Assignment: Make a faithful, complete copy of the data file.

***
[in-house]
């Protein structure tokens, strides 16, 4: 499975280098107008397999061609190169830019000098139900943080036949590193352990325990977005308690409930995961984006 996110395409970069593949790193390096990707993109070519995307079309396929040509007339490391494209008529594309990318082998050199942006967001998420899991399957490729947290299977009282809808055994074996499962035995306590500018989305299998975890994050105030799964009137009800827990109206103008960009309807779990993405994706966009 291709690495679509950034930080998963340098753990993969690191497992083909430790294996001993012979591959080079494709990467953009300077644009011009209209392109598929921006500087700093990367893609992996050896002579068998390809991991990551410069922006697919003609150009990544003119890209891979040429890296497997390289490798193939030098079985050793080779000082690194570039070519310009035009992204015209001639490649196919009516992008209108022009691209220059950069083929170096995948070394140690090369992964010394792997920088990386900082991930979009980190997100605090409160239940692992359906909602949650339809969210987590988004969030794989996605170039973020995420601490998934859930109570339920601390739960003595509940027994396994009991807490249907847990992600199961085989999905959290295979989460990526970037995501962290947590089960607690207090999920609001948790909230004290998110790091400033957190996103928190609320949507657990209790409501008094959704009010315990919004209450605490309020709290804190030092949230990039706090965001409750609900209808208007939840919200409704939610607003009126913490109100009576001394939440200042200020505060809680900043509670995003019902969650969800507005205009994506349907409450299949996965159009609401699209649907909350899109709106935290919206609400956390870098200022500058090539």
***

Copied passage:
[in-house]
């Protein structure tokens, strides 16, 4: 499975280098107008397999061609190169830019000098139900943080036949590193352990325990977005308690409930995961984006 996110395409970069593949790193390096990707993109070519995307079309396929040509007339490391494209008529594309990318082998050199942006967001998420899991399957490729947290299977009282809808055994074996499962035995306590500018989305299998975890994050105030799964009137009800827990109206103008960009309807779990993405994706966009 291709690495679509950034930080998963340098753990993969690191497992083909430790294996001993012979591959080079494709990467953009300077644009011009209209392109598929921006500087700093990367893609992996050896002579068998390809991991990551410069922006697919003609150009990544003119890209891979040429890296497997390289490798193939030098079985050793080779000082690194570039070519310009035009992204015209001639490649196919009516992008209108022009691209220059950069083929170096995948070394140690090369992964010394792997920088990386900082991930979009980190997100605090409160239940692992359906909602949650339809969210987590988004969030794989996605170039973020995420601490998934859930109570339920601390739960003595509940027994396994009991807490249907847990992600199961085989999905959290295979989460990526970037995501962290947590089960607690207090999920609001948790909230004290998110790091400033957190996103928190609320949507657990209790409501008094959704009010315990919004209450605490309020709290804190030092949230990039706090965001409750609900209808208007939840919200409704939610607003009126913490109100009576001394939440200042200020505060809680900043509670995003019902969650969800507005205009994506349907409450299949996965159009609401699209649907909350899109709106935290919206609400956390870098200022500058090539």